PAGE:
It appalls me that people claim to have rights over the lives of others, rights that belong to God alone but maybe He has been turned into an irrelevance by minds that do not wish to know the truth.

And I wonder too is there another storm on the way? A storm of a different order. Is the turmoil taking place in nature prophetic of something spiritual to come?

So that’s the kind of prayer going on in me as I push resolutely against the wind and rain. I think of Jesus in the storm on the sea of Galilee, His own fury in the cleansing of the Temple. Mine is an unholy fury. If unleashed it would just be destructive. And I take no pleasure in it at all. His fury is pure and redeeming. So I give mine to Him for what it’s worth and maybe He will turn it into something redemptive.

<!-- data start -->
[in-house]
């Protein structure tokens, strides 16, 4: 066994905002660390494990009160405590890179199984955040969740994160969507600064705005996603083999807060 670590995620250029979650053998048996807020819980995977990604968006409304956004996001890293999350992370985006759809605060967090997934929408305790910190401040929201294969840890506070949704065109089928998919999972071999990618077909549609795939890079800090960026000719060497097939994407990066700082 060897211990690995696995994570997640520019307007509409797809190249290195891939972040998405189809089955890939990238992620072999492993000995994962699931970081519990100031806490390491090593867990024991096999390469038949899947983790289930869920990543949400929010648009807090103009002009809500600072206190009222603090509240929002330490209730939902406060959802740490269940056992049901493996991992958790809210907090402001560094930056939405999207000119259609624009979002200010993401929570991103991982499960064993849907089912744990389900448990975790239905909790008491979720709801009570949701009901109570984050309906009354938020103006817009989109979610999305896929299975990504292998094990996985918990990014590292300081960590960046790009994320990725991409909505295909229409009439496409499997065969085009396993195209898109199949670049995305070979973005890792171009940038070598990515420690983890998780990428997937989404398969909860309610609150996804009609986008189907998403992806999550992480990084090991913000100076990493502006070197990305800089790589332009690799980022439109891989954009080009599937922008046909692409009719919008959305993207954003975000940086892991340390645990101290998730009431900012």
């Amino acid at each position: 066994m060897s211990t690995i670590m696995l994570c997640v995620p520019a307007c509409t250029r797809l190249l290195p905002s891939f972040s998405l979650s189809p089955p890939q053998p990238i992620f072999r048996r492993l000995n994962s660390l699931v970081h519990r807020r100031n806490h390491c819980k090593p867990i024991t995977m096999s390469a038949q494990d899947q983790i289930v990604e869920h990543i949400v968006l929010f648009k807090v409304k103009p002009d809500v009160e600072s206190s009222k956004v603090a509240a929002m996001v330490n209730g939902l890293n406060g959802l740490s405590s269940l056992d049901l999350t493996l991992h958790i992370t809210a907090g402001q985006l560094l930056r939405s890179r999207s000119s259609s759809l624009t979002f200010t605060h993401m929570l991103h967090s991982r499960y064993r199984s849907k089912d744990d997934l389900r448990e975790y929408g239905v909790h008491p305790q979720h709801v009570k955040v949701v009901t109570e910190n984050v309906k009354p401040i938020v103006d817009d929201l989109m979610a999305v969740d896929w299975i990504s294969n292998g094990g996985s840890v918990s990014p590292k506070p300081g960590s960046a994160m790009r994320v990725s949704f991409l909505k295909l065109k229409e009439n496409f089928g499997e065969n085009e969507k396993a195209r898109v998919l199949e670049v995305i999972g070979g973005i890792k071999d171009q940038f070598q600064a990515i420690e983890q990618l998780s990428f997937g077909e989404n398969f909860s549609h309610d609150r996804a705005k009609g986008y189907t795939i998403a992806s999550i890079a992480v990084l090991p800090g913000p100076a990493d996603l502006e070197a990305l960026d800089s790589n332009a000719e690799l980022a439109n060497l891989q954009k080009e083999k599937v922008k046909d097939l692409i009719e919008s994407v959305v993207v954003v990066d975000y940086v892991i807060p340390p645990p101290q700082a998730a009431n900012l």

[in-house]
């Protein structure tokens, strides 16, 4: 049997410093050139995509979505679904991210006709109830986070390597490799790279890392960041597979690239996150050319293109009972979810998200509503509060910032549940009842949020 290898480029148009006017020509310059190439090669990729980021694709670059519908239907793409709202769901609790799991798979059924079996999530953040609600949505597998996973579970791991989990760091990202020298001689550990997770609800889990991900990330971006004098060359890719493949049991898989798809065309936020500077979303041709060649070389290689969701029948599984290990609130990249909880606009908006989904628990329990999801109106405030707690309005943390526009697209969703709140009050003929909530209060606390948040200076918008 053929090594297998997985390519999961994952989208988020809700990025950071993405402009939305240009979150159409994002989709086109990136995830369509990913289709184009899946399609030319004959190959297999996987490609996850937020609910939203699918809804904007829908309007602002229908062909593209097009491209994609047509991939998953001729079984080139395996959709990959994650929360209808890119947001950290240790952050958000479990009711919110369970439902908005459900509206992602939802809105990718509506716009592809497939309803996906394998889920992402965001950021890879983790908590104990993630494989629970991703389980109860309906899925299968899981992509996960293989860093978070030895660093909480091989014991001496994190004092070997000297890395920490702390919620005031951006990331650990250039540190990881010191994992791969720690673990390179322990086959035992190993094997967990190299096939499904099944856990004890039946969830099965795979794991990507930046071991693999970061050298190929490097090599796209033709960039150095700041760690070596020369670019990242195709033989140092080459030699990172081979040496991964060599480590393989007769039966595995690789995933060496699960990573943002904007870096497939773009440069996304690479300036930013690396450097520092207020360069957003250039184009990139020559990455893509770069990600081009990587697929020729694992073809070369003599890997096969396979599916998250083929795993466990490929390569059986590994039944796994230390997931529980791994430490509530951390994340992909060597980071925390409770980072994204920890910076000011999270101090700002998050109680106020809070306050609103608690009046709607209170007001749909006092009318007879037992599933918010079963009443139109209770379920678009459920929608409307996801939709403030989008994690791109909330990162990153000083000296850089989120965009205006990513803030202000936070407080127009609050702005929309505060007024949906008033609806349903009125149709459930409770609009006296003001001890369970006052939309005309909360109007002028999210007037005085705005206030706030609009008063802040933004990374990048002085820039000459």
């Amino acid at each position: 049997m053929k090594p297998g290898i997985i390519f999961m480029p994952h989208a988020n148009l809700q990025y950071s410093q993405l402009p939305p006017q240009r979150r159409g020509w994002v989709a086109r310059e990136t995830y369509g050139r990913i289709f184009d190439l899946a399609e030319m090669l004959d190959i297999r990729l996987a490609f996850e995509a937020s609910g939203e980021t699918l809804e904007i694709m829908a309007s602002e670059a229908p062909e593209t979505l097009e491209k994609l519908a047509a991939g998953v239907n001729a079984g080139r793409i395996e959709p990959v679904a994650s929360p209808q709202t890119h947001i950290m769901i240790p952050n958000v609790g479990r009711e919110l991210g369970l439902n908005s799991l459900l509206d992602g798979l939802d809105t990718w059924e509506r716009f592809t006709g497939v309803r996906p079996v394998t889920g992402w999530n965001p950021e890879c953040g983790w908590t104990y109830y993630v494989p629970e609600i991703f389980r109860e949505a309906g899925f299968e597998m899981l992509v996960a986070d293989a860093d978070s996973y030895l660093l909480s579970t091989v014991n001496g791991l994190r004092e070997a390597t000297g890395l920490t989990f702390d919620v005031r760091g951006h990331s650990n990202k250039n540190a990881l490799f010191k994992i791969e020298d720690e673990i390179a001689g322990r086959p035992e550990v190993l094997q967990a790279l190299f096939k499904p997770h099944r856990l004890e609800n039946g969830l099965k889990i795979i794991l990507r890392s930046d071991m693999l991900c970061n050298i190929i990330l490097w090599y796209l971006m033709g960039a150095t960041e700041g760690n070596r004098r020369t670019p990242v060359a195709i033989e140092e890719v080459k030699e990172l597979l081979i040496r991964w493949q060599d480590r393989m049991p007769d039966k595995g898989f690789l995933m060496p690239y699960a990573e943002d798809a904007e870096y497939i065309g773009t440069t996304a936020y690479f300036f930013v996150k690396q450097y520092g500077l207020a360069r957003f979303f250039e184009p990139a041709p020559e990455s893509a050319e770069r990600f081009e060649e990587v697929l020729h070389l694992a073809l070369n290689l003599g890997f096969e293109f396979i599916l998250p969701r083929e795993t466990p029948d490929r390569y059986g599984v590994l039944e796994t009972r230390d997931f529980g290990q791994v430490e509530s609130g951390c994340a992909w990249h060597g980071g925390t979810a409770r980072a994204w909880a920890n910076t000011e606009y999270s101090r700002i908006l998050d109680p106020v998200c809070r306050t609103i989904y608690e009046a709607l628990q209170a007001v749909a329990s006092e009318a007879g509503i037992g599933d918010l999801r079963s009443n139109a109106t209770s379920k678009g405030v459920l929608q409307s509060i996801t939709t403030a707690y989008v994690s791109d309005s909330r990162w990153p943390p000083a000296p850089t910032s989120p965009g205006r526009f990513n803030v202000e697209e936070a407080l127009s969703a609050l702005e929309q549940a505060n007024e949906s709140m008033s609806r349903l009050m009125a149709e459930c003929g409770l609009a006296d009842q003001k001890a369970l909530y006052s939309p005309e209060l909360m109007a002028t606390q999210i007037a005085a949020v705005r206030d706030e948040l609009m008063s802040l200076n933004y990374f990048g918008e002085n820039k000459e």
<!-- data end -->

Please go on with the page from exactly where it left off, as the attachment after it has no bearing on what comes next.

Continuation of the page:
“Oh winds of the night may your fury be crossed. May no one that’s dear to our island be lost!”

With the wind to my back now my mind turns to something beautiful, the consolation of another grief, one of the most awful griefs that I have witnessed. A mother who has seen three of her children die, two of daughters in the space of two months. She has a very special place in my heart and it was such a joy to get the news that she has given birth again to a beautiful daughter. The thought of them softens my entire being.

So I pray for them with gladness and gratitude. And I sing the lullaby for them in a sporadic kind of way – not as it is meant to be sung, but I am singing:

“Angels are coming to watch o’er thy sheep
Angels are coming to watch over thee

Hear the wind blow love, hear the wind blow
Lean your head over and hear the wind blow

Blow the winds gently, calm be the foam
Shine the light brightly and guide them back home”

I turn in home to my quiet house. Earlier in the day a visiting priest asked if I mind living alone and the answer that emerged in me was, “I am not alone!”

– Father Eamonn Monson SAC (https://eamonnmonson.blogspot.co.uk/)